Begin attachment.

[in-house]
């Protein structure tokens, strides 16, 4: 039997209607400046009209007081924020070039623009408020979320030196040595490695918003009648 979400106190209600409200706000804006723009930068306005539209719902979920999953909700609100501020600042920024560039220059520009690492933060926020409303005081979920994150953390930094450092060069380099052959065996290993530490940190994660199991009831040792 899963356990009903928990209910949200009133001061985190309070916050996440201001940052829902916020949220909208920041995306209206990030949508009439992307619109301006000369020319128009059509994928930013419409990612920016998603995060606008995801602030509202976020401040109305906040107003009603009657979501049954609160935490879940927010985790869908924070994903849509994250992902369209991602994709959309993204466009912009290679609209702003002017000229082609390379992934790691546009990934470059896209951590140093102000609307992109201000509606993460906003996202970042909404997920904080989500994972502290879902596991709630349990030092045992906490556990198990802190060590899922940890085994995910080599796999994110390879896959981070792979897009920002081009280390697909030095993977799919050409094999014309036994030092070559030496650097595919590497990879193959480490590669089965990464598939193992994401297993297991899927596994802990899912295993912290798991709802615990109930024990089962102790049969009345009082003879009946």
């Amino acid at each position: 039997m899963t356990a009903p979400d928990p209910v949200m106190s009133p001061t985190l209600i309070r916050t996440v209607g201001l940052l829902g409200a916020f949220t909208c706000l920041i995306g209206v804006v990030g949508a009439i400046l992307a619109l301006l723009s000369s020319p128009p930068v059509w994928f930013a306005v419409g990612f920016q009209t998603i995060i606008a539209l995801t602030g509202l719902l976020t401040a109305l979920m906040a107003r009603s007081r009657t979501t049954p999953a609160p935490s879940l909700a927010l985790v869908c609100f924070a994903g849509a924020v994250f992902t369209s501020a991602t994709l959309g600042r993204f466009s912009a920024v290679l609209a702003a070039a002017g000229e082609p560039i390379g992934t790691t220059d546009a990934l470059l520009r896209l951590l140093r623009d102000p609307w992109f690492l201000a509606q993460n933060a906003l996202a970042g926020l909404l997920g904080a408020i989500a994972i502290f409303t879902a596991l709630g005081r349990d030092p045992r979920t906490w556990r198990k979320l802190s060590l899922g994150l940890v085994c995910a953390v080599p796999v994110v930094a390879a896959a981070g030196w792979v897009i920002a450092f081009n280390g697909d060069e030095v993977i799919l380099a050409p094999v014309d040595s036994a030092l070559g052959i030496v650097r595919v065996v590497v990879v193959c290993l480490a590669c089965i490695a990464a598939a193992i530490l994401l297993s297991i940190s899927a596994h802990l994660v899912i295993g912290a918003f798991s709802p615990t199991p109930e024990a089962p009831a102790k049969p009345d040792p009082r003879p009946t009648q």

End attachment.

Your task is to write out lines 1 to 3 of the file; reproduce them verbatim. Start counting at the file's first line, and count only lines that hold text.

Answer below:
[in-house]
């Protein structure tokens, strides 16, 4: 039997209607400046009209007081924020070039623009408020979320030196040595490695918003009648 979400106190209600409200706000804006723009930068306005539209719902979920999953909700609100501020600042920024560039220059520009690492933060926020409303005081979920994150953390930094450092060069380099052959065996290993530490940190994660199991009831040792 899963356990009903928990209910949200009133001061985190309070916050996440201001940052829902916020949220909208920041995306209206990030949508009439992307619109301006000369020319128009059509994928930013419409990612920016998603995060606008995801602030509202976020401040109305906040107003009603009657979501049954609160935490879940927010985790869908924070994903849509994250992902369209991602994709959309993204466009912009290679609209702003002017000229082609390379992934790691546009990934470059896209951590140093102000609307992109201000509606993460906003996202970042909404997920904080989500994972502290879902596991709630349990030092045992906490556990198990802190060590899922940890085994995910080599796999994110390879896959981070792979897009920002081009280390697909030095993977799919050409094999014309036994030092070559030496650097595919590497990879193959480490590669089965990464598939193992994401297993297991899927596994802990899912295993912290798991709802615990109930024990089962102790049969009345009082003879009946």
């Amino acid at each position: 039997m899963t356990a009903p979400d928990p209910v949200m106190s009133p001061t985190l209600i309070r916050t996440v209607g201001l940052l829902g409200a916020f949220t909208c706000l920041i995306g209206v804006v990030g949508a009439i400046l992307a619109l301006l723009s000369s020319p128009p930068v059509w994928f930013a306005v419409g990612f920016q009209t998603i995060i606008a539209l995801t602030g509202l719902l976020t401040a109305l979920m906040a107003r009603s007081r009657t979501t049954p999953a609160p935490s879940l909700a927010l985790v869908c609100f924070a994903g849509a924020v994250f992902t369209s501020a991602t994709l959309g600042r993204f466009s912009a920024v290679l609209a702003a070039a002017g000229e082609p560039i390379g992934t790691t220059d546009a990934l470059l520009r896209l951590l140093r623009d102000p609307w992109f690492l201000a509606q993460n933060a906003l996202a970042g926020l909404l997920g904080a408020i989500a994972i502290f409303t879902a596991l709630g005081r349990d030092p045992r979920t906490w556990r198990k979320l802190s060590l899922g994150l940890v085994c995910a953390v080599p796999v994110v930094a390879a896959a981070g030196w792979v897009i920002a450092f081009n280390g697909d060069e030095v993977i799919l380099a050409p094999v014309d040595s036994a030092l070559g052959i030496v650097r595919v065996v590497v990879v193959c290993l480490a590669c089965i490695a990464a598939a193992i530490l994401l297993s297991i940190s899927a596994h802990l994660v899912i295993g912290a918003f798991s709802p615990t199991p109930e024990a089962p009831a102790k049969p009345d040792p009082r003879p009946t009648q």